Exclusivity

Exclusivity

Whoever is not against us is for us. Mark 9:40

Arguably, the most egregious sin of Churchianity is in its professed exclusivity, by which I mean the portrayal of Christianity, as understood and practiced by certain churches, as the only path to truth, the only hope for salvation, and the only way to God. Granted, this view can be supported by a literal reading of several passages from scripture, including some attributed to Jesus, particularly in the Gospel of John. For example, John records Jesus as saying, “I am the way, and the truth, and the life. No one comes to the Father except through me.[1] Similarly, “I am the gate. Whoever enters by me will be saved…”[2] and “I am the resurrection and the life. Those who believe in me, even though they die, will live.”[3] Of course there is also the ever-popular John 3:16: “For God so loved the world that he gave his only Son, so that everyone who believes in him may not perish but may have eternal life.” One must admit that following Jesus sounds like an exclusive club – there is no way to salvation other than through him. Churches that hold to a literal reading of these and other exclusive passages have a tight grip on those who agree with and appreciate the exclusiveness of their brand of Christianity. Unfortunately, these types of teachings, when taken out of the larger context of Jesus’ teachings and actions, completely isolate and condemn the many thoughtful seekers who refuse to believe that God condemns all Jews, Muslims, Hindus, Buddhists, and other non-Christians who follow different but equally devout paths.

Of course even Jesus was not a Christian; Jesus was a Jew. There is no indication Jesus wanted to replace the Jewish religion with Christianity or anything new or different. Jesus understood how the strict Jewish adherence to rules and doctrines made it undesirable, if not impossible for many to join in their common journey to become children of God. Those very rules and doctrines could become roadblocks to instead of aids to one’s relationship with God. Rather, Jesus attempted to reimagine Judaism, to make it less exclusive and more inclusive and accessible. It is disappointing how we have taken what Jesus worked so hard to make inclusive and molded it into yet another exclusive belief system. Heck, among Christian churches, we cannot even agree on who to exclude, probably because Jesus never provided guidance about excluding others. Whether by race, gender identity, sexual orientation, culture, or sincerely held religious beliefs and practices, exclusion is exclusion and Jesus wanted no part of it.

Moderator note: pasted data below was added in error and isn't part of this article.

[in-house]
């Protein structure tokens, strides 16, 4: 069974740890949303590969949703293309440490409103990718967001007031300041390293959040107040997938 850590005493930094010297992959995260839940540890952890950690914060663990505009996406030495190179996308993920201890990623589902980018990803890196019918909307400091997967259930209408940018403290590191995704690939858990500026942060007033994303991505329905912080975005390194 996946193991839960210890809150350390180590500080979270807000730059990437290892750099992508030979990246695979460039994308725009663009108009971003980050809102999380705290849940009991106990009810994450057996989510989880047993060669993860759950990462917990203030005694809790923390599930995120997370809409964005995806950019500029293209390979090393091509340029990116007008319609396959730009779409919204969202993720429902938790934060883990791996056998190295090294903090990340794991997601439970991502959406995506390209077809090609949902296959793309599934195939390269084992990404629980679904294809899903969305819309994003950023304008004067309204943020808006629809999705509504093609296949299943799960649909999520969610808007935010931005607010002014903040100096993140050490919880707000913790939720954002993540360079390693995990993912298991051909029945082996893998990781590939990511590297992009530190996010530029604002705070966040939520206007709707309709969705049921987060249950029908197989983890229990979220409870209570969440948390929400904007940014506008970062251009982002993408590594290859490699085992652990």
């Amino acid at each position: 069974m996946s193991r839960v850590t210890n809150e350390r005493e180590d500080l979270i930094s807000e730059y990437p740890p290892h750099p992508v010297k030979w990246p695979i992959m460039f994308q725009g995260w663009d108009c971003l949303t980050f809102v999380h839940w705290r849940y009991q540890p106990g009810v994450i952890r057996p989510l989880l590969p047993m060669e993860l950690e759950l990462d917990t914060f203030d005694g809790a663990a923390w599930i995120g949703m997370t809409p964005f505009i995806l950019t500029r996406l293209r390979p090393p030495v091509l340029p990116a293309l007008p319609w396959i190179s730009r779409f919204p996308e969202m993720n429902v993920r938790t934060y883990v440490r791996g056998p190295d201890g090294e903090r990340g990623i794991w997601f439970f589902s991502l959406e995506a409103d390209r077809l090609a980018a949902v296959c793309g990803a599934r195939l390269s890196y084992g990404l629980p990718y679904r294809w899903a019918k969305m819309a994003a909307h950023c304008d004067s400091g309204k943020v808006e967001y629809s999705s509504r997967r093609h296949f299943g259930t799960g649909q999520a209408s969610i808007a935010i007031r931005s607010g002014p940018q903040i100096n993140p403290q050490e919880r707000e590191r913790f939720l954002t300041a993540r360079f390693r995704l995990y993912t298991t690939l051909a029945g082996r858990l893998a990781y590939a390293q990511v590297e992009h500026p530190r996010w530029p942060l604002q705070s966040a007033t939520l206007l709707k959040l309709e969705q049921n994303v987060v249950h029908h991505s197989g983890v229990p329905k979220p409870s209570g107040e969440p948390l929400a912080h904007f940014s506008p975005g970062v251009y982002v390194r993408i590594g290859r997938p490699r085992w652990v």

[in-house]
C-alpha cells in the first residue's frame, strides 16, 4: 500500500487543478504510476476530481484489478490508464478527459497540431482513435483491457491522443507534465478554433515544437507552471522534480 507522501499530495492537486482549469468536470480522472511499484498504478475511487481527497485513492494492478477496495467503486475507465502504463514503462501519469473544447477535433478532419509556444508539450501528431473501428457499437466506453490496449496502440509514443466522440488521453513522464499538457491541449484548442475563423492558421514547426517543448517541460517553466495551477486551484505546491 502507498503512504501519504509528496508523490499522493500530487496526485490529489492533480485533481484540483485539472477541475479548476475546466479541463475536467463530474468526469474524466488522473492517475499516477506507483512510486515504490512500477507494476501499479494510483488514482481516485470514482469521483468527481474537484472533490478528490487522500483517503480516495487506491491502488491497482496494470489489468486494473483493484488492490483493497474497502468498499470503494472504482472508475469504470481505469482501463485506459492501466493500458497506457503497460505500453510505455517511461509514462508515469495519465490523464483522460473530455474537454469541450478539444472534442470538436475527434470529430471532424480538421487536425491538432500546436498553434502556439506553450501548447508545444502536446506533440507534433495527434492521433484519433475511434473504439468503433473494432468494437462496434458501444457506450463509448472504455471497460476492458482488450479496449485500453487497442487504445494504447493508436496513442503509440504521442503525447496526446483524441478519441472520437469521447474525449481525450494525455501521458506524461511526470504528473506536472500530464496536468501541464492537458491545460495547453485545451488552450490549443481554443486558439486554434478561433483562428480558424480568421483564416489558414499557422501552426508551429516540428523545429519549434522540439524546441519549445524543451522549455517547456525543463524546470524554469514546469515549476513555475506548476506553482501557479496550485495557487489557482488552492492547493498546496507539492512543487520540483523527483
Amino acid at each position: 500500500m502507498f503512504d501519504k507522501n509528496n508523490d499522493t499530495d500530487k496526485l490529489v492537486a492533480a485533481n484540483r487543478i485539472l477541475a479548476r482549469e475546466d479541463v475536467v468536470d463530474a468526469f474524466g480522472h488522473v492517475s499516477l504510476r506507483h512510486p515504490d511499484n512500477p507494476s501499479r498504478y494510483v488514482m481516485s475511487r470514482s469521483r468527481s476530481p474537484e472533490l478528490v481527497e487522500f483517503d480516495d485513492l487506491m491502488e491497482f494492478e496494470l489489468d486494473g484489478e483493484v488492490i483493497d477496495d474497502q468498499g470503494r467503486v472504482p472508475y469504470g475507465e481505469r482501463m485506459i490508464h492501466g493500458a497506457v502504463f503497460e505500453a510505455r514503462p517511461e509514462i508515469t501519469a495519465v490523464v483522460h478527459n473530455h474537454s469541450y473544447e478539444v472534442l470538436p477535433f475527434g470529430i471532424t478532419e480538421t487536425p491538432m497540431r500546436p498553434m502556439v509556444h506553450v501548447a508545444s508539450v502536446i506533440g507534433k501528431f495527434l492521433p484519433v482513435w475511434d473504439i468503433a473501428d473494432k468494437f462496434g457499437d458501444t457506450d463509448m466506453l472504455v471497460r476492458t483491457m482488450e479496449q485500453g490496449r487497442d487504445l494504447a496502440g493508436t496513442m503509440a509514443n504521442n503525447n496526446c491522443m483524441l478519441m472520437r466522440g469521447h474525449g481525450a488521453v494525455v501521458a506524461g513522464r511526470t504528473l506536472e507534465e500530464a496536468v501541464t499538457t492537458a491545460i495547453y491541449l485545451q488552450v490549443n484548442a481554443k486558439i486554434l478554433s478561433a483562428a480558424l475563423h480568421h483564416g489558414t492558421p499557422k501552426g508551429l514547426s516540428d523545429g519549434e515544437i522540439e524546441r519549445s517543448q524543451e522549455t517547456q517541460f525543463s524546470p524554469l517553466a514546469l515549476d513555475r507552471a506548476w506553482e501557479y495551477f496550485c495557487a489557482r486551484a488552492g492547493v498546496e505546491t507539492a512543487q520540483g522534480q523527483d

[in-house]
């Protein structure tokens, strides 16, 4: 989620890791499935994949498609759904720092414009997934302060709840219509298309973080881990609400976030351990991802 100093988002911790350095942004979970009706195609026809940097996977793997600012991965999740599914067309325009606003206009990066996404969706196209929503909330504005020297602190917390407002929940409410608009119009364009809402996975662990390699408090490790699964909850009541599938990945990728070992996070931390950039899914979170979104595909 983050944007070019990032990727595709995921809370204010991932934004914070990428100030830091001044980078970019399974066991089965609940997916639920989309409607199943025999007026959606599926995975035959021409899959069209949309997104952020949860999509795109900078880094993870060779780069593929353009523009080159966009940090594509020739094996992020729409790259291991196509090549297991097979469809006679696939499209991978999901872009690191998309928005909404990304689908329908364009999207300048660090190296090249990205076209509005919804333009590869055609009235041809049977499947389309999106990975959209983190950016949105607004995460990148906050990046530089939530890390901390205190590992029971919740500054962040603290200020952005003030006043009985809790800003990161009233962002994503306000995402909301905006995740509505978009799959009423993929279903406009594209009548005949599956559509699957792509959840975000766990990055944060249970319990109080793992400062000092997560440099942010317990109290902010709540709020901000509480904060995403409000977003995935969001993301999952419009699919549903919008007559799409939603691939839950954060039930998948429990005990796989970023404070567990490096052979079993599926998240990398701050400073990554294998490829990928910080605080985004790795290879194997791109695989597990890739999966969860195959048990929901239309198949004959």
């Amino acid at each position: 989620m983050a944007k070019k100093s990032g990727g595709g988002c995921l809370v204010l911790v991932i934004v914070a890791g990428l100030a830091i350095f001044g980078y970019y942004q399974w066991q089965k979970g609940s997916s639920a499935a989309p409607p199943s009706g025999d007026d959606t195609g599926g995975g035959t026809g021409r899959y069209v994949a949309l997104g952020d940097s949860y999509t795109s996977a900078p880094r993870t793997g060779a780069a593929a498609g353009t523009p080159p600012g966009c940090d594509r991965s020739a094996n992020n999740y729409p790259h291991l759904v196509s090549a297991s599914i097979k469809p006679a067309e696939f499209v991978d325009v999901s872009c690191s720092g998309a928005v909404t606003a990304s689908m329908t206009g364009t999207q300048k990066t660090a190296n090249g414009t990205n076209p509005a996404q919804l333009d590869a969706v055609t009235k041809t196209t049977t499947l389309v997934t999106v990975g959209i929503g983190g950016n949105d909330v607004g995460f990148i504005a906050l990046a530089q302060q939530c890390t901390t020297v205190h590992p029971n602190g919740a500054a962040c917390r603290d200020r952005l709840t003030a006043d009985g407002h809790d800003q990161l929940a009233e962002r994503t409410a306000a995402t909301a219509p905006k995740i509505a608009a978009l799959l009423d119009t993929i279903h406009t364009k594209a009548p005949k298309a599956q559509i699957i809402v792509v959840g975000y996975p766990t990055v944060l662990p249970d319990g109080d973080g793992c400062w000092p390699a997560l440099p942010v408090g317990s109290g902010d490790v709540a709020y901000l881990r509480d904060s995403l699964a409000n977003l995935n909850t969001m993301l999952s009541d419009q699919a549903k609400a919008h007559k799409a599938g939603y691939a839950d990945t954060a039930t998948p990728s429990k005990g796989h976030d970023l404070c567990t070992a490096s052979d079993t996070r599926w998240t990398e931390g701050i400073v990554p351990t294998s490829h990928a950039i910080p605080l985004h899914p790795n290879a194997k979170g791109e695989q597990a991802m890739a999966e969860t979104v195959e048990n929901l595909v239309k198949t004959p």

Among the people the Jews of Jesus’ day pompously excluded were foreigners (Samaritans), their Roman oppressors, the Gentiles (non-Jews), tax-collectors, prostitutes, those possessed by demons, and those with one of the skin diseases called leprosy. No doubt, it riled the Jewish devotees when Jesus told a parable that had someone from a member of one of these excluded groups as its hero. For example, the story of the Good Samaritan[4], the parable of the Great Dinner[5], the cleaning of the Ten Lepers[6], and the parable of the Pharisees and the Tax Collector[7]. It was equally galling to them to know that Jesus ate with tax-collectors[8], gave healing attention to a foreign woman[9], blessed children[10], and healed the servant of a Roman Centurion[11]. In the context of the passage quoted in the epilogue, Jesus’ disciples question whether a non-follower who is casting out demons in Jesus’ name should be told to stop. Jesus responds, “Whoever is not against us is for us.” Doing good is good and right regardless of who is doing it or under which, if any religious banner.

The Holy Catholic Church, the first formal iteration of the movement begun in the name of Jesus, is first and foremost universal, which is the literal meaning of the word catholic. Unfortunately, the Catholic Church, like its Protestant descendants, has taken what was intended to be universally inclusive and made it something far less. The scribes and Pharisees of Jesus’ day, for whom he reserved his sharpest criticisms, are alive and well today in what has become the Christian church.

This is the 58th in the series of Life Notes titled Churchianity vs Christianity. I invite your thoughts, insights, and feedback via email at ghildenbrand@sunflower.com, or through my website, www.ContemplatingGrace.com. At the website, you can also sign up to have these reflections delivered to your Inbox every Thursday morning and browse the archives of my Life Notes, Podcasts, music, books, and other musings.


[1] John 14:6

[2] John 10:9

[3] John 11:25

[4] Luke 10:25-37

[5] Luke 14:15-24

[6] Luke 17:11-19

[7] Luke 18:9-14

[8] Luke 19:1-10

[9] John 4:1-42

[10] Luke 18:15-17

[11] Matthew 8:5-13

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